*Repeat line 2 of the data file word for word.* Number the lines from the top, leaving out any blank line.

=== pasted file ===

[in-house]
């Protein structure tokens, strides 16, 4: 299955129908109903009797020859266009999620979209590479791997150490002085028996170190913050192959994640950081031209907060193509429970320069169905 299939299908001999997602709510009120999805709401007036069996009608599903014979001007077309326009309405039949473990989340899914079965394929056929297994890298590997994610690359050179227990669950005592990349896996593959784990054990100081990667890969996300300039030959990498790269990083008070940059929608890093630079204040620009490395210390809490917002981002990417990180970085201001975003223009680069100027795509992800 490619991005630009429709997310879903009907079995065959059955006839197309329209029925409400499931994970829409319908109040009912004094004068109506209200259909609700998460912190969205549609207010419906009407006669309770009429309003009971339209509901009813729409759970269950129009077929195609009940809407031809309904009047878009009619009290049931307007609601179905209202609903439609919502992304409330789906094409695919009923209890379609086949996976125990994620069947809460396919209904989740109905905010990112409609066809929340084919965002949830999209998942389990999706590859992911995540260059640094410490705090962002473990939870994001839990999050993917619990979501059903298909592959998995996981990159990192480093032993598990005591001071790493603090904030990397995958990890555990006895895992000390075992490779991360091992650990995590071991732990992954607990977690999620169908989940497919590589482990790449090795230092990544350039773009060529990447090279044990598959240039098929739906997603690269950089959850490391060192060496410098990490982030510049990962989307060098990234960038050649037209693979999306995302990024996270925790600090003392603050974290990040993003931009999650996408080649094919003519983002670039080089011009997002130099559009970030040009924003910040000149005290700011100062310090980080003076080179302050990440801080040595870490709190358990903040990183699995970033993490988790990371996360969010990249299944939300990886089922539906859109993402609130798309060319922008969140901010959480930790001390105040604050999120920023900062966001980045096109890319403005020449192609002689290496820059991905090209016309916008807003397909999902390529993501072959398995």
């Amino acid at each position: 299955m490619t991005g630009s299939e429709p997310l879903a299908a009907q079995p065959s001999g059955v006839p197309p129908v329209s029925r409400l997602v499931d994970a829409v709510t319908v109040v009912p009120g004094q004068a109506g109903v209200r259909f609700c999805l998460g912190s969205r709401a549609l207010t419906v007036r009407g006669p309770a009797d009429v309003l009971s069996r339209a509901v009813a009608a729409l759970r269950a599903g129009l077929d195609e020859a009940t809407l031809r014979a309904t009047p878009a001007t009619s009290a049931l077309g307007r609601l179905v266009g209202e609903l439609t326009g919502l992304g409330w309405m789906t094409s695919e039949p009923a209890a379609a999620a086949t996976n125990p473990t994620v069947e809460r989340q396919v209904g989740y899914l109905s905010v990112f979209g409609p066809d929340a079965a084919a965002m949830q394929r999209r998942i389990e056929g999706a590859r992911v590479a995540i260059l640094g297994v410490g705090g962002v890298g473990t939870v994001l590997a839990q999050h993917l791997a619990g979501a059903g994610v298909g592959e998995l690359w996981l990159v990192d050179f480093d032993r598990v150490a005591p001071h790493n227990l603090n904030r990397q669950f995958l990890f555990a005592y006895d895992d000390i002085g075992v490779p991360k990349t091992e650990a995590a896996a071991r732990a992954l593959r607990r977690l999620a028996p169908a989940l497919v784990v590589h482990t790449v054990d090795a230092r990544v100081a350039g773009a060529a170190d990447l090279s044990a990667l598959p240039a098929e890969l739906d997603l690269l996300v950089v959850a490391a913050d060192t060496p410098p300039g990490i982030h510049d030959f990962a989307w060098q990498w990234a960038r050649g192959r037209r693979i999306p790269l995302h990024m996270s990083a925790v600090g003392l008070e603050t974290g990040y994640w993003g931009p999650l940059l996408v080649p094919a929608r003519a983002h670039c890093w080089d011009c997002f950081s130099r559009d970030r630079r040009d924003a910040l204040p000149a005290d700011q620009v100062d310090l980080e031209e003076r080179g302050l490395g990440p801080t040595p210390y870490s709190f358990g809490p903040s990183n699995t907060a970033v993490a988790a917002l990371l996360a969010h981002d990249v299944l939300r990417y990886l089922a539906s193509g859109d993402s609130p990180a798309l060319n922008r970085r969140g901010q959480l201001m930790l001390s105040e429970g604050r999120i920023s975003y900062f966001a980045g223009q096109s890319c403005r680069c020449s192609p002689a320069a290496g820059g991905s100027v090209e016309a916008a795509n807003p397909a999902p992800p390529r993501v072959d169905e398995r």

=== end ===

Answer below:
């Protein structure tokens, strides 16, 4: 299955129908109903009797020859266009999620979209590479791997150490002085028996170190913050192959994640950081031209907060193509429970320069169905 299939299908001999997602709510009120999805709401007036069996009608599903014979001007077309326009309405039949473990989340899914079965394929056929297994890298590997994610690359050179227990669950005592990349896996593959784990054990100081990667890969996300300039030959990498790269990083008070940059929608890093630079204040620009490395210390809490917002981002990417990180970085201001975003223009680069100027795509992800 490619991005630009429709997310879903009907079995065959059955006839197309329209029925409400499931994970829409319908109040009912004094004068109506209200259909609700998460912190969205549609207010419906009407006669309770009429309003009971339209509901009813729409759970269950129009077929195609009940809407031809309904009047878009009619009290049931307007609601179905209202609903439609919502992304409330789906094409695919009923209890379609086949996976125990994620069947809460396919209904989740109905905010990112409609066809929340084919965002949830999209998942389990999706590859992911995540260059640094410490705090962002473990939870994001839990999050993917619990979501059903298909592959998995996981990159990192480093032993598990005591001071790493603090904030990397995958990890555990006895895992000390075992490779991360091992650990995590071991732990992954607990977690999620169908989940497919590589482990790449090795230092990544350039773009060529990447090279044990598959240039098929739906997603690269950089959850490391060192060496410098990490982030510049990962989307060098990234960038050649037209693979999306995302990024996270925790600090003392603050974290990040993003931009999650996408080649094919003519983002670039080089011009997002130099559009970030040009924003910040000149005290700011100062310090980080003076080179302050990440801080040595870490709190358990903040990183699995970033993490988790990371996360969010990249299944939300990886089922539906859109993402609130798309060319922008969140901010959480930790001390105040604050999120920023900062966001980045096109890319403005020449192609002689290496820059991905090209016309916008807003397909999902390529993501072959398995």